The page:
The initiative involved 3,609 Medicare and Medicaid patients in eight states and is one of the largest collaborative care implementations to date. The results of the trial were published in a 2016 issue of General Hospital Psychiatry. Among patients with uncontrolled disease at enrollment, 40% achieved depression response or remission, 23% achieved glucose control and 58% achieved blood pressure control over the 11-month treatment period. There were large variations in outcomes across the medical groups, and rigorous implementation was associated with increased effectiveness. Researchers learned best practices for treating patients in primary care settings who have multiple chronic conditions, demonstrated the model can be effective for the target population when implemented well, and identified financial models that can sustain and scale a multi-condition collaborative care program.

Stay Connected

The COVID-19 pandemic has caused us all to find new ways to make and maintain connections with others, especially with older adults in our own lives and communities. In response to increasing COVID-related isolation, AIMS Center members and UW faculty developed a program called Stay Connected. Delivered via telehealth, Stay Connected is a program that employs evidence-based behavioral strategies for older adults experiencing loneliness, anxiety, or depression symptoms. Case managers, community health workers, and others working in senior service settings make structured phone calls to a caseload of clients in which they ask targeted questions and provide specific tools and guidance to ward off stress, loneliness, and anxiety. Callers are trained and supported by licensed behavioral health clinicians and psychologists.

“The Stay Connected program helps older adults restructure their day and add self-care and mood boosters.” – Patrick Raue, PhD

The program was developed by AIMS Center members in partnership with organizations participating in an Archstone Foundation-funded project known as Care Partners. Stay Connected was also funded by NIMH as part of the University of Washington School of Medicine ALACRITY Center. In addition, Seattle-King County Aging and Disability Services implemented a brief pilot of the Stay Connected program in 2020.

Read a press release from the UW Medicine Newsroom: Stay Connected program helps isolated seniors

Collaborative Care in Cancer Centers

Up to 25% of people with cancer will become clinically depressed, significantly affecting their quality of life and overall functioning. Depression has been associated with a decreased ability to tolerate and complete cancer treatment, as well as significantly increased healthcare costs. Unfortunately, about 75% of cancer patients with depression do not receive adequate treatment, and that likelihood is even greater for patients in rural settings. Although the CoCM model has been shown to be highly effective in the cancer setting, high-fidelity implementation has been slow, particularly in low-resourced and rural areas. The use of technology has the potential to enhance implementation and fidelity of CoCM in diverse cancer settings.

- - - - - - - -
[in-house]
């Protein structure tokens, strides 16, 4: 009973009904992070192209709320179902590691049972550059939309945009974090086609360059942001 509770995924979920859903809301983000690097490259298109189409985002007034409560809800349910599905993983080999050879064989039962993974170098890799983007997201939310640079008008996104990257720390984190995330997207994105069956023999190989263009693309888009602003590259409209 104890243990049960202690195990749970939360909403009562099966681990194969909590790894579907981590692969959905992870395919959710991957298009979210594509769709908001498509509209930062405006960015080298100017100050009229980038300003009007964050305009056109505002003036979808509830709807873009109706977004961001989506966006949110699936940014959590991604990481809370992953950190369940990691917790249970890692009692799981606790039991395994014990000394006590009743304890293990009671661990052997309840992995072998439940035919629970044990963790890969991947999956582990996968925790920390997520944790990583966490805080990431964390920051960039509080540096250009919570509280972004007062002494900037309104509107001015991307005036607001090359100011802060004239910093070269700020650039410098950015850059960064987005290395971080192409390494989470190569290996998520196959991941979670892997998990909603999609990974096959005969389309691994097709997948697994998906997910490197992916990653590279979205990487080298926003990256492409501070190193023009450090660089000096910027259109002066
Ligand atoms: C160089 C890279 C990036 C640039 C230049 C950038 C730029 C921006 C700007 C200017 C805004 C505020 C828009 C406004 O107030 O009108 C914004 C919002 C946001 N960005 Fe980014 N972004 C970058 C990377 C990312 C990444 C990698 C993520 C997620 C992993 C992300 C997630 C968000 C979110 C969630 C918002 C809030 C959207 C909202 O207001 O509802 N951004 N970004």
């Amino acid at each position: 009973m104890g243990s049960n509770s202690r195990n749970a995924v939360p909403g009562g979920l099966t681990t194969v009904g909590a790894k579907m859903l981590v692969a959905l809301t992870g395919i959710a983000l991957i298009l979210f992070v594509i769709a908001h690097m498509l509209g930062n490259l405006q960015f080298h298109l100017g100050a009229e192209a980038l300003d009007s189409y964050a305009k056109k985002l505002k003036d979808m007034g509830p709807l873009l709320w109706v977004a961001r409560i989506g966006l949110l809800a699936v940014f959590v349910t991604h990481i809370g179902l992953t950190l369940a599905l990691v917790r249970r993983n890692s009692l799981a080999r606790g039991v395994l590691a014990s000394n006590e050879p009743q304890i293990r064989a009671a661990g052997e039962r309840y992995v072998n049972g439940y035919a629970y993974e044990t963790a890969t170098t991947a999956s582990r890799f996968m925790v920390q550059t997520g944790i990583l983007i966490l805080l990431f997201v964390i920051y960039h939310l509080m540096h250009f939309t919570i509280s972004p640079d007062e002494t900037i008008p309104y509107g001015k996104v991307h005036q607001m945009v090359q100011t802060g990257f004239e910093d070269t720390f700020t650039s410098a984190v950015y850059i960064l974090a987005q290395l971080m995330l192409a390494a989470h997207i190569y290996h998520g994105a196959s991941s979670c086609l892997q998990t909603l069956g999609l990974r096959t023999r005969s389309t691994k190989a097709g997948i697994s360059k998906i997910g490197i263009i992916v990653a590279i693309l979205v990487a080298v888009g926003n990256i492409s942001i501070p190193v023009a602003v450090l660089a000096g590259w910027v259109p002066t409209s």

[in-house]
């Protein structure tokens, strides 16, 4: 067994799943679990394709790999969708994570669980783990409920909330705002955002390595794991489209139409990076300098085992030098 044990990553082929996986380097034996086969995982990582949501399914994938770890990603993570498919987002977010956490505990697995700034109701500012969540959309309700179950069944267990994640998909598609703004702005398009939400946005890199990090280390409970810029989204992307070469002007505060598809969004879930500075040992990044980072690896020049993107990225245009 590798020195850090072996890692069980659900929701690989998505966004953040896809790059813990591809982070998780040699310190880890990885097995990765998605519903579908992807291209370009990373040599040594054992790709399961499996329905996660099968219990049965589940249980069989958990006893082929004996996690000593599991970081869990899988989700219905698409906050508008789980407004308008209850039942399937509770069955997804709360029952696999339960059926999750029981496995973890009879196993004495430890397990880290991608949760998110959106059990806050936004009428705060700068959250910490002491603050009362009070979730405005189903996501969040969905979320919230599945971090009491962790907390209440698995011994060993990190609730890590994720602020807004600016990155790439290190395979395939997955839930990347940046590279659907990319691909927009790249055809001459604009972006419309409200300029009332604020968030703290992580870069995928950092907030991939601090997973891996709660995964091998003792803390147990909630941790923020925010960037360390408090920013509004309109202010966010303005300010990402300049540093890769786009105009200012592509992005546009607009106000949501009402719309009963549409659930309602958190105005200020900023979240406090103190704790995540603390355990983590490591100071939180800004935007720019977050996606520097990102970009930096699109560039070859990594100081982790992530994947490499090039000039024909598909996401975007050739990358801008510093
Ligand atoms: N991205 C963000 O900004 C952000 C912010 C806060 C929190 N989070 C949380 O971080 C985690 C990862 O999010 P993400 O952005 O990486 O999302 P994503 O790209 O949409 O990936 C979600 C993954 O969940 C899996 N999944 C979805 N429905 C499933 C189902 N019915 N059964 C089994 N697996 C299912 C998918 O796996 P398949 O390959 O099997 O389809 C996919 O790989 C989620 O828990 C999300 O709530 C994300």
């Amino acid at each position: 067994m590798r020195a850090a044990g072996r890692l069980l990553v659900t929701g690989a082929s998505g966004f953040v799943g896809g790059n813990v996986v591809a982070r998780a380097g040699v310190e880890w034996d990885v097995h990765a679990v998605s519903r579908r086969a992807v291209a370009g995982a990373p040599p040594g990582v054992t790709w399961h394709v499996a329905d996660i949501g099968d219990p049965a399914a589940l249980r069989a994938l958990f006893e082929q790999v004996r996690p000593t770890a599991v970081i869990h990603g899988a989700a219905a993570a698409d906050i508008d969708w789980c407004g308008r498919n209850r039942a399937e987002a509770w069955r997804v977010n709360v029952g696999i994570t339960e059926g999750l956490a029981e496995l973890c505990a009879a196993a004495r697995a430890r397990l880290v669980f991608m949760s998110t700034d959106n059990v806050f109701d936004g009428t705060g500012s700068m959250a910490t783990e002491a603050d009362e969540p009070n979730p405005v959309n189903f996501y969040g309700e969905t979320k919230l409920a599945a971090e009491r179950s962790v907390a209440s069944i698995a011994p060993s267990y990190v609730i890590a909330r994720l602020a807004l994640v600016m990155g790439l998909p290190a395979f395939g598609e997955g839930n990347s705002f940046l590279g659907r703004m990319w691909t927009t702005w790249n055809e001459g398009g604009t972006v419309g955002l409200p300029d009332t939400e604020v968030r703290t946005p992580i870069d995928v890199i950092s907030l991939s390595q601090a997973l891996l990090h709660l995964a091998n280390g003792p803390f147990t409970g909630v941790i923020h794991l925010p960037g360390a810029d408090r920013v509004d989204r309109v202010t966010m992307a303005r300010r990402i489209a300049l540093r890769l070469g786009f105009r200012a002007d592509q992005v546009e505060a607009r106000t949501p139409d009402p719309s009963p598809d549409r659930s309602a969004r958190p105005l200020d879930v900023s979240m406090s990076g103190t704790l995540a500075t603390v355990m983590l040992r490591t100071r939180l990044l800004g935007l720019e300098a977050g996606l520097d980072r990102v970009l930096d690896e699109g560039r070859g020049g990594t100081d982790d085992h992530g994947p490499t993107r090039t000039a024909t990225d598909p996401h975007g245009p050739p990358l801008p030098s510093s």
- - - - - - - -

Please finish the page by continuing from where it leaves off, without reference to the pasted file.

The research project “Using Technology to Optimize Collaborative Care Management of Depression in Urban and Rural Cancer Centers,” funded by the National Cancer Institute, will explore and build on this potential. This study is using a human-centered design approach to develop, build, and test a web and mobile platform to enhance the implementation and fidelity of CoCM of depression for patients being treated at 2 urban and 2 rural cancer centers. Patient-facing web and mobile applications and a clinician-facing website will aim to: (1) enhance treatment engagement among patients and clinicians; (2) collect timely patient-reported outcomes for measurement-based care; (3) promote patient-centered shared decision-making for better treatment adjustments; and (4) maximize adherence to evidence-based guideline-level behavioral and pharmacologic treatments. Once developed, the technology-enhanced CoCM model will be compared to usual CoCM to evaluate their ability to achieve optimal fidelity of CoCM and clinical outcomes.

CHAMP Research Study

Around 2.1 million Americans aged 12 years and older had an opioid use disorder (OUD) in 2016. Among adults who misused opioids in the prior year, 43% also had a mental illness. There is strong evidence for the efficacy of the Collaborative Care model (CoCM) in treating common mental health disorders, but not for the treatment of OUD. The CHAMP study (Collaborating to Heal Opioid Addiction and Mental Health in Primary Care) will investigate whether CoCM that addresses both mental health conditions and co-occurring OUD can improve patient lives.